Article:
7 Jun 2010
Inhaled-drug specialist Vectura Group posted a 29 percent rise in full-year revenue, helped by milestone payments from its partner Novartis, and said it had three new products in development.
The British group is developing a generic steroid treatment for asthma and two speciality products: an inhaled anti-fungal treatment for lung-disease sufferers and a product to tackle the rejection of implanted lungs after transplant.
“We are confident we can go into the clinic with the (steroid treatment) and start to move it forward,” Chief Executive Chris Blackwell said in an interview.
“On VR461, an inhaled anti-fungal for underlying lung disease, we hope to start trials in calendar year 2011.”
Vectura, which spends most of its revenues on research and development, ended the year to end-March with cash of £64.1m after upping its R&D spend by 13 percent.
It said R&D costs would grow another 10 percent this year as key products, such as VR315, widely said to be a generic version of GlaxoSmithKline’s lung drug Advair, approached commercialisation.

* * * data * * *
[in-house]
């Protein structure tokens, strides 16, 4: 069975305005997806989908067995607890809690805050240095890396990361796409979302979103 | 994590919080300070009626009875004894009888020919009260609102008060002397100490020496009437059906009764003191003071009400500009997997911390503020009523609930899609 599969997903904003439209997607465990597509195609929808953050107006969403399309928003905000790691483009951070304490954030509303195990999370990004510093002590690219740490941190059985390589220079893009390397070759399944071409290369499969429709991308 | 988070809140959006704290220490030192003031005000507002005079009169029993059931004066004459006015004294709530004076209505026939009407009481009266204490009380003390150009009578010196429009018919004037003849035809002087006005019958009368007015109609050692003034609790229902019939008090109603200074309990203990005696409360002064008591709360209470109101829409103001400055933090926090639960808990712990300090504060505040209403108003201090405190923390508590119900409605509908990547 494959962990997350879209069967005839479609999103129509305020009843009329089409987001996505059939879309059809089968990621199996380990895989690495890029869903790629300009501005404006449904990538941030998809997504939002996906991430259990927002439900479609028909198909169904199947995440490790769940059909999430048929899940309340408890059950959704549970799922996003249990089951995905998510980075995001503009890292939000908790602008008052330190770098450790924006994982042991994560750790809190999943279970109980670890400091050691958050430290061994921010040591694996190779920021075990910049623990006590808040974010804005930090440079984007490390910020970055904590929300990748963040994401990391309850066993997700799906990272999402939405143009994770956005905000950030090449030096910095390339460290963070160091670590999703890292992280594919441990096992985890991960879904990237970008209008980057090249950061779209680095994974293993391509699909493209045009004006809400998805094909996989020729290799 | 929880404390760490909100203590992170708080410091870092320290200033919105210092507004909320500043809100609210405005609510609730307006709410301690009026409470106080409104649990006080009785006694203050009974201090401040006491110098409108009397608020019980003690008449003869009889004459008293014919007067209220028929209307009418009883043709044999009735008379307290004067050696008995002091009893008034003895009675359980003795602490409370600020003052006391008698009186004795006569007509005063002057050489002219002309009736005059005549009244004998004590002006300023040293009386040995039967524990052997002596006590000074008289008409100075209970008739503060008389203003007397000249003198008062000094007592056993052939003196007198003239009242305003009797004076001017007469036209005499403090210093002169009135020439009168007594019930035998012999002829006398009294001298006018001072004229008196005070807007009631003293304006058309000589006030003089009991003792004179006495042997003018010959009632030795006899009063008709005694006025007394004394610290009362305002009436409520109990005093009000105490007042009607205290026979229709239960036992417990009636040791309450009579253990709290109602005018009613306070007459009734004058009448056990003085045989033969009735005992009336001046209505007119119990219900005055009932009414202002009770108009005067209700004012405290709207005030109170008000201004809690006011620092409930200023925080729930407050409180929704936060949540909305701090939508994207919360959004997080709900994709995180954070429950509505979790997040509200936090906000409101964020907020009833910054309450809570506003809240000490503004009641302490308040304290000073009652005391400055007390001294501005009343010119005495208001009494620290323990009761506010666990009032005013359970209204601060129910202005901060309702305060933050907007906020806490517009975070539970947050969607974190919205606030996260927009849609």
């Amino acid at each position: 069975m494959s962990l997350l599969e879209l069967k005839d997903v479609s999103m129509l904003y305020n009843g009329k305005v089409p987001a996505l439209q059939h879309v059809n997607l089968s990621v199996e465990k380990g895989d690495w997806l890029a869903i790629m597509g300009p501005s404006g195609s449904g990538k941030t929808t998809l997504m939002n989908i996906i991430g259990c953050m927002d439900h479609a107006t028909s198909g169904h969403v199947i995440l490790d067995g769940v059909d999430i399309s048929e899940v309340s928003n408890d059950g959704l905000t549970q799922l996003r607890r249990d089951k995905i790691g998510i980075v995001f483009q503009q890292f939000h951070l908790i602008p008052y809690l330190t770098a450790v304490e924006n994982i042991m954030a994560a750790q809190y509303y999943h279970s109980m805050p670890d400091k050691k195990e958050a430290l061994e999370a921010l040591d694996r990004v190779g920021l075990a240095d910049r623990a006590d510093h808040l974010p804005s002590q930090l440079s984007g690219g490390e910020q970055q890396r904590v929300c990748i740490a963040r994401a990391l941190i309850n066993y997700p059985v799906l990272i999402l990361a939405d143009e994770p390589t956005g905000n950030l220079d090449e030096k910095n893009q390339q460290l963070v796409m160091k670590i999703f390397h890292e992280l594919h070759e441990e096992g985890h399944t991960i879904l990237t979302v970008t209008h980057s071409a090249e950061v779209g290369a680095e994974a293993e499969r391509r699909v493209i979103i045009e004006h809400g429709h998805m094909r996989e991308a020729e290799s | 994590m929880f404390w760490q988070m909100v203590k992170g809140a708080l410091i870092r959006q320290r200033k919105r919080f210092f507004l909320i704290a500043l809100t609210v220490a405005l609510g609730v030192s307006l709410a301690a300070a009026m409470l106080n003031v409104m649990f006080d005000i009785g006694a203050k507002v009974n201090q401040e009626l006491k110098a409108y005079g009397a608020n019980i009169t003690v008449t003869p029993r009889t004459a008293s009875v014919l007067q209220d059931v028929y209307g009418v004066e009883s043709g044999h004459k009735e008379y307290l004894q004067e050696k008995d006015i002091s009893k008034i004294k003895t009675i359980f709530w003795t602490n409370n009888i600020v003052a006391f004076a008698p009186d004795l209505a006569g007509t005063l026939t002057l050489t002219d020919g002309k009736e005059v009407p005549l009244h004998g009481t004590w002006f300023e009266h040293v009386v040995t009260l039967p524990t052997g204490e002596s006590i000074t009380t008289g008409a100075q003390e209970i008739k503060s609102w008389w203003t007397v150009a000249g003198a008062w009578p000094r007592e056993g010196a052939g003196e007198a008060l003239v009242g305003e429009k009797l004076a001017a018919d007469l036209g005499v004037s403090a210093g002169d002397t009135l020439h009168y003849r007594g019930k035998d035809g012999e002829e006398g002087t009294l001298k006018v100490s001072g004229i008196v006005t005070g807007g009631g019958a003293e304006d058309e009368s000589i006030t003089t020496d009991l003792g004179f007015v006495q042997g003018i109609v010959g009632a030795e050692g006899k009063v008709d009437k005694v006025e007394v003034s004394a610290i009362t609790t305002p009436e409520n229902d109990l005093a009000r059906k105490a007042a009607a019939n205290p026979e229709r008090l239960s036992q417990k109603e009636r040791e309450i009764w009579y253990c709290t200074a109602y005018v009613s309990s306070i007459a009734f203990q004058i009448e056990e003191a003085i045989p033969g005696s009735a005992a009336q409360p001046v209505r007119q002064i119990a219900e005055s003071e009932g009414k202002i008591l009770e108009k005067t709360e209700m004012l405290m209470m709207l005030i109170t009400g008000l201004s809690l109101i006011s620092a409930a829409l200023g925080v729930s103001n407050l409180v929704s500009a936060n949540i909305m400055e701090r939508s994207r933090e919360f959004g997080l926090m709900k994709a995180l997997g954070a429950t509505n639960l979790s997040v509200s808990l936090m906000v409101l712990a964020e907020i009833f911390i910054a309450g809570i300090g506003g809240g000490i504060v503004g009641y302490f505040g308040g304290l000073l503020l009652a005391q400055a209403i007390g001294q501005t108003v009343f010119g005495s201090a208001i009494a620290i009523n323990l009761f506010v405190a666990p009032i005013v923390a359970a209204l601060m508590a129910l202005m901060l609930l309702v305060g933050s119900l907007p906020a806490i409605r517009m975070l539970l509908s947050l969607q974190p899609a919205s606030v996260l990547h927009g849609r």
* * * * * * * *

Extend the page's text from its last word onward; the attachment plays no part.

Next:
Blackwell said the European market for the drug, which is in development with Sandoz, the generic division of Novartis, could be in excess of $200-250m a year, with Vectura receiving a royalty.
In March, however, Sandoz handed back rights to VR315 in the US, where it faces a less clear route to approval.
Blackwell said Vectura had started talking to the FDA itself. “We are confident we can take it forward, along with a partner for either co-development or co-marketing or both,” he said.
The group is also bullish on the prospects for its drugs NVA237 and QVA149 for the treatment of chronic obstructive pulmonary disease, which have been licensed to Novartis and are in development for final-stage clinical trials.
Vectura said its losses narrowed to £10.2m ($14.7m) on sales of £40.1m.
Analysts had forecast revenue of £38.6-39.7m.